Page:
Staying well – in body and mind: How the pandemic has affected our mental health, and what we can do about it
Special to The Union
Depression: Don’t Miss the Signs
Depression can be life-threatening and unfortunately often goes undiagnosed for months or years. Some of the warning signs can include:
• Unexplained aches and pains
• Concentration problems
• Reckless Behavior
• Loss of Energy
• Anger or Irritability
• Sleep Changes
• Appetite or Weight Changes
• Loss of interest in daily activities
• Feelings of helplessness or hopelessness
If you or someone you know is experiencing these symptoms, seek help immediately. Call the Nevada County Crisis Line (530-265-5811) or the National Suicide Prevention Lifeline (1-800-273-8255).
The COVID-19 pandemic has truly turned the world upside down for most people. Our work lives have changed; our social lives are altered; our children’s education looks different; and, perhaps most significantly, we are all experiencing a new and unending burden of worry and stress.
Not surprisingly, all of this has taken a toll on our mental health. According to a Journal of the American Medical Association study released in September, rates of depression diagnoses among American adults have tripled during the pandemic, from 8.5% to 27.8%.
“The current pandemic has led to unprecedented disruptions in our daily lives, as well as uncertainty about our financial and political structure as a country,” says Dr. Nathan Claydon, Chief Hospitalist at Dignity Health Sierra Nevada Memorial Hospital. “Fear of the unknown can be overwhelming and lead to strong emotions in adults and children.”
Dr. Claydon says unfortunately, some of the very things that are meant to keep us safe and prevent the spread of the virus (social distancing, bans on gatherings, etc.) can contribute to our mental health challenges.
“Although important, public health actions (like social distancing, quarantining, and mask-wearing} can lead to significant feelings of isolation and loneliness and can increase stress and anxiety,” he explains.
Dr. Claydon says some of the pandemic-related symptoms he is seeing in patients right now are:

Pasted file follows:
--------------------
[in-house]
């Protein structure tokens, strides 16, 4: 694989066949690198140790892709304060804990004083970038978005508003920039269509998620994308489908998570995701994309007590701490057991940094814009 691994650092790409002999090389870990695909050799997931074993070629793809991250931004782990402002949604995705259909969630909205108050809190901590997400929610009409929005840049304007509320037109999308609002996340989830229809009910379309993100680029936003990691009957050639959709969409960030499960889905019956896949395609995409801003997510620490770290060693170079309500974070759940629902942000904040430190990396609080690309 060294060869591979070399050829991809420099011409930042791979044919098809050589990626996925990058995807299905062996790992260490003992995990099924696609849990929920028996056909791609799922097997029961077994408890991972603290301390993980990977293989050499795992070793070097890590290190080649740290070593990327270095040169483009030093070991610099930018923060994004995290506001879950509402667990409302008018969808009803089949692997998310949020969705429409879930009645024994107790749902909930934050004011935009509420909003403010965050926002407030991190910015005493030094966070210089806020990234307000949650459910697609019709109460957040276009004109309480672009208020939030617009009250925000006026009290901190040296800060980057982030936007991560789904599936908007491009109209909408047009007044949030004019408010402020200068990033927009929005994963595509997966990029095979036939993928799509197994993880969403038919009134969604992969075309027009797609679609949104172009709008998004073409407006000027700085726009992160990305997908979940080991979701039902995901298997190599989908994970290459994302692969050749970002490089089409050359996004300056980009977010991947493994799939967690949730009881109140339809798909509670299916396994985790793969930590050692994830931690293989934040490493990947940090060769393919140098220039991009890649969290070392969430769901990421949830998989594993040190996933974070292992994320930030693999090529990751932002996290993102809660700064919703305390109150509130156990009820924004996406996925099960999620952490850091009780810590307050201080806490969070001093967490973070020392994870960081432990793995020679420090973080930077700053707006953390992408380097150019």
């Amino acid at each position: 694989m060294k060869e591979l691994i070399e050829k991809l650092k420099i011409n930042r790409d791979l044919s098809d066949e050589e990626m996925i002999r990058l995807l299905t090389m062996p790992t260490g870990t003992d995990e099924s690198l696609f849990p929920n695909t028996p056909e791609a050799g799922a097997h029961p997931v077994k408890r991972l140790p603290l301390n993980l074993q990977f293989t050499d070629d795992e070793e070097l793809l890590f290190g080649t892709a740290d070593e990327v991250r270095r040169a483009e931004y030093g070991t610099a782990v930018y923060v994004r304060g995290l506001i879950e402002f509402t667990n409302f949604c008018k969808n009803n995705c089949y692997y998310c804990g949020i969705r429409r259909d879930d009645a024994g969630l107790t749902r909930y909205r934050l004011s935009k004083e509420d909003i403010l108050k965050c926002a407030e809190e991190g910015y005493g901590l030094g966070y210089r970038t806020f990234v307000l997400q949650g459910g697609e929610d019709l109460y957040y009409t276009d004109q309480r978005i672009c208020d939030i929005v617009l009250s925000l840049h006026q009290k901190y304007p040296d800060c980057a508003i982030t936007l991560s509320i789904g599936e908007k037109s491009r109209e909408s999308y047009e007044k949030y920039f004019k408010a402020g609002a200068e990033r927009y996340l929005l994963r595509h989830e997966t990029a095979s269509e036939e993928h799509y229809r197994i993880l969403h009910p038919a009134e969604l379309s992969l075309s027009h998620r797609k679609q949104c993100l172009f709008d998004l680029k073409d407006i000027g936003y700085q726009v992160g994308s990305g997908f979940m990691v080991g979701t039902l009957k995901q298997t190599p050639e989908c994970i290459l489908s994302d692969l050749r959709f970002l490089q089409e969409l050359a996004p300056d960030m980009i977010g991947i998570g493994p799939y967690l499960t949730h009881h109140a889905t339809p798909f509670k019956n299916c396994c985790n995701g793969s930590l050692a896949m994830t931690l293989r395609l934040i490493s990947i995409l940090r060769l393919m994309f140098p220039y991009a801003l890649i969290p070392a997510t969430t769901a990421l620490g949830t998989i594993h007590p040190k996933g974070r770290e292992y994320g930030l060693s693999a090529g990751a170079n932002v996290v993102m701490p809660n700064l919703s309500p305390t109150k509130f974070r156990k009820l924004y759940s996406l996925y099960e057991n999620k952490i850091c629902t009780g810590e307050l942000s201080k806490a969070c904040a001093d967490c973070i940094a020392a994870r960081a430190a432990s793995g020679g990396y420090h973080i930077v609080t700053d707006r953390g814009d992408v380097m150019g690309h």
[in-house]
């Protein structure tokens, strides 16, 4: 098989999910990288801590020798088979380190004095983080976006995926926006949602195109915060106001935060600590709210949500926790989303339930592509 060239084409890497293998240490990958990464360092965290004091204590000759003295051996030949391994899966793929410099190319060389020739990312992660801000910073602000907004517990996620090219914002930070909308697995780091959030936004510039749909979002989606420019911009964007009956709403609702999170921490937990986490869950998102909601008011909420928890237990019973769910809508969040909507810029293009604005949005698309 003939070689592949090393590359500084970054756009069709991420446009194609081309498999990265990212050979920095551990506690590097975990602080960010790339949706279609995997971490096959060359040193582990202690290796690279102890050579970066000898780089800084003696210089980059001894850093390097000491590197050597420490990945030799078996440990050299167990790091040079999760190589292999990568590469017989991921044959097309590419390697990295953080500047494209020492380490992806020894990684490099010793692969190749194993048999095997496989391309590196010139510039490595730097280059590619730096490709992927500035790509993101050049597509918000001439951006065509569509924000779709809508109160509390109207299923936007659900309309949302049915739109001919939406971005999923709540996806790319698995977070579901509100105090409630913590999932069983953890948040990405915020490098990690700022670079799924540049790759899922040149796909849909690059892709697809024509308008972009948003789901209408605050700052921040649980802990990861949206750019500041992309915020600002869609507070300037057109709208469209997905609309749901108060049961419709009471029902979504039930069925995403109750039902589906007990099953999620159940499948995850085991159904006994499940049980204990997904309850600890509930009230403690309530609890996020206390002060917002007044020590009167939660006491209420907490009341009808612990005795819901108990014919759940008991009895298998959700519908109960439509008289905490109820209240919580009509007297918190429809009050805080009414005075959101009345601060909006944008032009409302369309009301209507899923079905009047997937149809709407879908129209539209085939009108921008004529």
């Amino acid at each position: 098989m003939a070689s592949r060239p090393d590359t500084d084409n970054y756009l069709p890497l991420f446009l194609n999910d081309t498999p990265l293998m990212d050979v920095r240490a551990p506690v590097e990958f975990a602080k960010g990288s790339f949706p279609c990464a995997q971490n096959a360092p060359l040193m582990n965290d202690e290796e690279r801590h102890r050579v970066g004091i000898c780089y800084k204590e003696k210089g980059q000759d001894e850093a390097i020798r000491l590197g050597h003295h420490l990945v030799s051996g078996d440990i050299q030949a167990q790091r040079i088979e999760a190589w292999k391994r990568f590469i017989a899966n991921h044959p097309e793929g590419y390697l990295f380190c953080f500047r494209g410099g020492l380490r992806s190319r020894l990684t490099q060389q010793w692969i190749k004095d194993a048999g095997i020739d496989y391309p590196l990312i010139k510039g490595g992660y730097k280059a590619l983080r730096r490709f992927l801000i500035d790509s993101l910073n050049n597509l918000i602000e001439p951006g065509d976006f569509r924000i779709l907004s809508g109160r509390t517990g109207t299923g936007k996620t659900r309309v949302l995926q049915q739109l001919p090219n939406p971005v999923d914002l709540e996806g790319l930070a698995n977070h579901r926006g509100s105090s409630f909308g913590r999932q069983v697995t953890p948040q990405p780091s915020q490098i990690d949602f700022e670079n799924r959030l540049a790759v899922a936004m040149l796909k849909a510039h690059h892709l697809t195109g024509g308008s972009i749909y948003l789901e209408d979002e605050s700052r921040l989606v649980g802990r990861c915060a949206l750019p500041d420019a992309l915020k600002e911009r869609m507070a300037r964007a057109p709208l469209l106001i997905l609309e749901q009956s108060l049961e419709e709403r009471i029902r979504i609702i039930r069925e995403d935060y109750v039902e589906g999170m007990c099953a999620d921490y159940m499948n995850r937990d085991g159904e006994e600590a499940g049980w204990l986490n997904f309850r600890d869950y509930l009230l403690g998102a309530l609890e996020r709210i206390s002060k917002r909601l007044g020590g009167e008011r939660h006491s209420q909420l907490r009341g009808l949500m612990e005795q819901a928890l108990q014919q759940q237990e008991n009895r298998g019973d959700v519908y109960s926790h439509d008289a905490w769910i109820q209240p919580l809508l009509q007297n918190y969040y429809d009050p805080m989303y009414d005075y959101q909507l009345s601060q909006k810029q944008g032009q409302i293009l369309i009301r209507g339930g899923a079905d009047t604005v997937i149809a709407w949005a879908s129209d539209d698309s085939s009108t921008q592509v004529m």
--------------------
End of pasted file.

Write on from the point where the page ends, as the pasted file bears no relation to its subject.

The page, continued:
• Changes in sleep and eating patterns
• Fears about one’s own health or health of a loved one
• Fears about a financial situation or the loss of a support system
• Worsening chronic health problems
• Increased use of tobacco and/or alcohol and other substances
And it’s not just our mental health that is affected: Dr. Claydon points out that declining mental health can negatively affect our physical health, too. To prevent that, he encourages patients to maintain regular physicals and follow-ups with doctors, and to seek medical attention at the hospital if needed.
“This pandemic has created a large amount of uncertainty across many of the most important aspects of our lives,” Dr. Claydon says. “Having simultaneous fears about your health, the health of loved ones, income stability, and social isolation within regional threats such as wildfires can lead to increased stress and anxiety which may result in clinical depression, substance abuse and other serious mental health disorders.”
Even people who have previously considered themselves to be happy, well-adjusted and content with are at risk of suffering from a mental health disorder right now, according to Dr. Claydon. He says one of the greatest challenges for people suffering from mental illness can be recognizing the symptoms and knowing where to go for help.
“I encourage patients to be open and honest with your primary doctor about how the pandemic has impacted you, in small and large ways,” he explains. “Having a professional walk with you though your personal experience with this crisis may help to identify serious mental health red flags as well as opportunities for counseling and treatment.”
Dr. Claydon encourages everyone to watch for warning signs, in yourself and in others. These can include: withdrawal from others; feelings or statements of hopelessness; increased alcohol or drug use; dramatic mood changes; feelings or statements that reflect not having a reason to live or a sense of purpose; threats to kill or harm; talking or writing about death, dying or suicide.
If you see these signs, reach out for help immediately. Dr. Claydon recommends the Nevada County Crisis Line (530-265-5811) or the National Suicide Prevention Lifeline (1-800-273-8255).
If you feel your mental health is declining, there are steps you can take to try and address it. Dr. Claydon recommends starting with getting enough sleep and doing some sort of daily physical activity. Eating nutritious meals and avoiding tobacco, drugs, and alcohol can also help. He also advises people of all ages to limit their screen time – including taking breaks from social media and the news.
Finally, Dr. Claydon encourages everyone to take time to relax and recharge.
“While we are currently faced with many challenges, we are blessed to live in a naturally beautiful area,” he says. “There are many kind and compassionate community members. These are challenging times for everyone. Let’s continue to treat each other with kindness and respect. Be patient with those around you, for you don’t always know what burdens they are carrying alone.”
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